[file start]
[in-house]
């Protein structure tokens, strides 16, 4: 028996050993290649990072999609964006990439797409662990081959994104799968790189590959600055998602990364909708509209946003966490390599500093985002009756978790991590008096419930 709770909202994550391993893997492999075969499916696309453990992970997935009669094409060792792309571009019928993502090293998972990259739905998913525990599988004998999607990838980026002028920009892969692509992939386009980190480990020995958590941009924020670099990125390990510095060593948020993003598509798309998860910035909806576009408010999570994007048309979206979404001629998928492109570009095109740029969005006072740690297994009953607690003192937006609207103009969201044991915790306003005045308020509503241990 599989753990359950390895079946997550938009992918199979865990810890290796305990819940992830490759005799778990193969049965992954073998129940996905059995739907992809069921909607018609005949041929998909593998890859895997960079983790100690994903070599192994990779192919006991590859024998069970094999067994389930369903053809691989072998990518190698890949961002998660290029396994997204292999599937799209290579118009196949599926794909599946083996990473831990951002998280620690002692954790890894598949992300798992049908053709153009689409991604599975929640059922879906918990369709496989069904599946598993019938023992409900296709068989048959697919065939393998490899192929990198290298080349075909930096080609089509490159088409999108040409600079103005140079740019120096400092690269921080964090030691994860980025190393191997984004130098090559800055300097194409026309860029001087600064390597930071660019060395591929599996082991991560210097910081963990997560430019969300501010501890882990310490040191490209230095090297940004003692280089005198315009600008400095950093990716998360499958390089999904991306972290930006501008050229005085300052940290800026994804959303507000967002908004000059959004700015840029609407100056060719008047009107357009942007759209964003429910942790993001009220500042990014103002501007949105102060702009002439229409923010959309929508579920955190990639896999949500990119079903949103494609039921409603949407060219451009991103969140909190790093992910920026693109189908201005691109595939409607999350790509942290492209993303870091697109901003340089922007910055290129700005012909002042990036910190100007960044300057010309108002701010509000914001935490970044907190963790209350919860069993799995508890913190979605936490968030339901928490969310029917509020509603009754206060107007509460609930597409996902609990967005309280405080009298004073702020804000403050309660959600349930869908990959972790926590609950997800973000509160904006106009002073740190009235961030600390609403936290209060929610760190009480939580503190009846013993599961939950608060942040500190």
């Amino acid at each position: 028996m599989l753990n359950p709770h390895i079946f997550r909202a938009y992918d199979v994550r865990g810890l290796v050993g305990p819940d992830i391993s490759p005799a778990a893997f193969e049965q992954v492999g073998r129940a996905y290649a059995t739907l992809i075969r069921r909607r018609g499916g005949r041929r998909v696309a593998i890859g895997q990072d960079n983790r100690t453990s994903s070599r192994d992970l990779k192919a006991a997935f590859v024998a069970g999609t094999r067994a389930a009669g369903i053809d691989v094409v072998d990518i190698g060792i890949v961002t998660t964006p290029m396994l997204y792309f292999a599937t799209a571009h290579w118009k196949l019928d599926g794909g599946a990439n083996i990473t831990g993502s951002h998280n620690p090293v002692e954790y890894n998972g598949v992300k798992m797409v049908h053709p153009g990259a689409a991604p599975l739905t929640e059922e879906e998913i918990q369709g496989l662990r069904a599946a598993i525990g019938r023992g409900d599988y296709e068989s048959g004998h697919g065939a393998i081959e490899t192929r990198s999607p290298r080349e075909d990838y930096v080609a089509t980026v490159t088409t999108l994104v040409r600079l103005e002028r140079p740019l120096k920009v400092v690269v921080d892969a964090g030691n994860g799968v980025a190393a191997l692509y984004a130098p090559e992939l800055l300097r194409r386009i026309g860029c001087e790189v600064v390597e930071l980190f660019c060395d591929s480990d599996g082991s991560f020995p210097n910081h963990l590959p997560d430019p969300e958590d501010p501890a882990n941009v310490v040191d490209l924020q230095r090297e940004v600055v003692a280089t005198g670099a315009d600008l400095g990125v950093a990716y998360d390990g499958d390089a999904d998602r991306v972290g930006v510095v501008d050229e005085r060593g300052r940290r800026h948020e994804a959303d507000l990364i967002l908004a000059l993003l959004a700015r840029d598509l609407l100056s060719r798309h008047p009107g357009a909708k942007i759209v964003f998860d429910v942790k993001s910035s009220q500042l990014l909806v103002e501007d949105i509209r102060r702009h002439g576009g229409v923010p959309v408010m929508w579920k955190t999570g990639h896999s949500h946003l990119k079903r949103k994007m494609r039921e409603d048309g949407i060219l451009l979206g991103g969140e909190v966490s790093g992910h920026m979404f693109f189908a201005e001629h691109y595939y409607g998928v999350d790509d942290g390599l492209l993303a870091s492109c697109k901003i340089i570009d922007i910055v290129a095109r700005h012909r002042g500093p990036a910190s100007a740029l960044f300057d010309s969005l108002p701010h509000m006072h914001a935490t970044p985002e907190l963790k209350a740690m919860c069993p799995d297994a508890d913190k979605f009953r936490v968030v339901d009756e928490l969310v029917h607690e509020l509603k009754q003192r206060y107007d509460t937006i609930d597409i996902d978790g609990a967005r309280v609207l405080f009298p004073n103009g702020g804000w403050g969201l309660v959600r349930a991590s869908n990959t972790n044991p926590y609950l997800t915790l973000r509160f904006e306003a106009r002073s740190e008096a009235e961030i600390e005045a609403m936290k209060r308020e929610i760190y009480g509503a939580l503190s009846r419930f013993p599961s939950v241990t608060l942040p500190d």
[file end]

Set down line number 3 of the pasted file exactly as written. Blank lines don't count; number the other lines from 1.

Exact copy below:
């Amino acid at each position: 028996m599989l753990n359950p709770h390895i079946f997550r909202a938009y992918d199979v994550r865990g810890l290796v050993g305990p819940d992830i391993s490759p005799a778990a893997f193969e049965q992954v492999g073998r129940a996905y290649a059995t739907l992809i075969r069921r909607r018609g499916g005949r041929r998909v696309a593998i890859g895997q990072d960079n983790r100690t453990s994903s070599r192994d992970l990779k192919a006991a997935f590859v024998a069970g999609t094999r067994a389930a009669g369903i053809d691989v094409v072998d990518i190698g060792i890949v961002t998660t964006p290029m396994l997204y792309f292999a599937t799209a571009h290579w118009k196949l019928d599926g794909g599946a990439n083996i990473t831990g993502s951002h998280n620690p090293v002692e954790y890894n998972g598949v992300k798992m797409v049908h053709p153009g990259a689409a991604p599975l739905t929640e059922e879906e998913i918990q369709g496989l662990r069904a599946a598993i525990g019938r023992g409900d599988y296709e068989s048959g004998h697919g065939a393998i081959e490899t192929r990198s999607p290298r080349e075909d990838y930096v080609a089509t980026v490159t088409t999108l994104v040409r600079l103005e002028r140079p740019l120096k920009v400092v690269v921080d892969a964090g030691n994860g799968v980025a190393a191997l692509y984004a130098p090559e992939l800055l300097r194409r386009i026309g860029c001087e790189v600064v390597e930071l980190f660019c060395d591929s480990d599996g082991s991560f020995p210097n910081h963990l590959p997560d430019p969300e958590d501010p501890a882990n941009v310490v040191d490209l924020q230095r090297e940004v600055v003692a280089t005198g670099a315009d600008l400095g990125v950093a990716y998360d390990g499958d390089a999904d998602r991306v972290g930006v510095v501008d050229e005085r060593g300052r940290r800026h948020e994804a959303d507000l990364i967002l908004a000059l993003l959004a700015r840029d598509l609407l100056s060719r798309h008047p009107g357009a909708k942007i759209v964003f998860d429910v942790k993001s910035s009220q500042l990014l909806v103002e501007d949105i509209r102060r702009h002439g576009g229409v923010p959309v408010m929508w579920k955190t999570g990639h896999s949500h946003l990119k079903r949103k994007m494609r039921e409603d048309g949407i060219l451009l979206g991103g969140e909190v966490s790093g992910h920026m979404f693109f189908a201005e001629h691109y595939y409607g998928v999350d790509d942290g390599l492209l993303a870091s492109c697109k901003i340089i570009d922007i910055v290129a095109r700005h012909r002042g500093p990036a910190s100007a740029l960044f300057d010309s969005l108002p701010h509000m006072h914001a935490t970044p985002e907190l963790k209350a740690m919860c069993p799995d297994a508890d913190k979605f009953r936490v968030v339901d009756e928490l969310v029917h607690e509020l509603k009754q003192r206060y107007d509460t937006i609930d597409i996902d978790g609990a967005r309280v609207l405080f009298p004073n103009g702020g804000w403050g969201l309660v959600r349930a991590s869908n990959t972790n044991p926590y609950l997800t915790l973000r509160f904006e306003a106009r002073s740190e008096a009235e961030i600390e005045a609403m936290k209060r308020e929610i760190y009480g509503a939580l503190s009846r419930f013993p599961s939950v241990t608060l942040p500190d």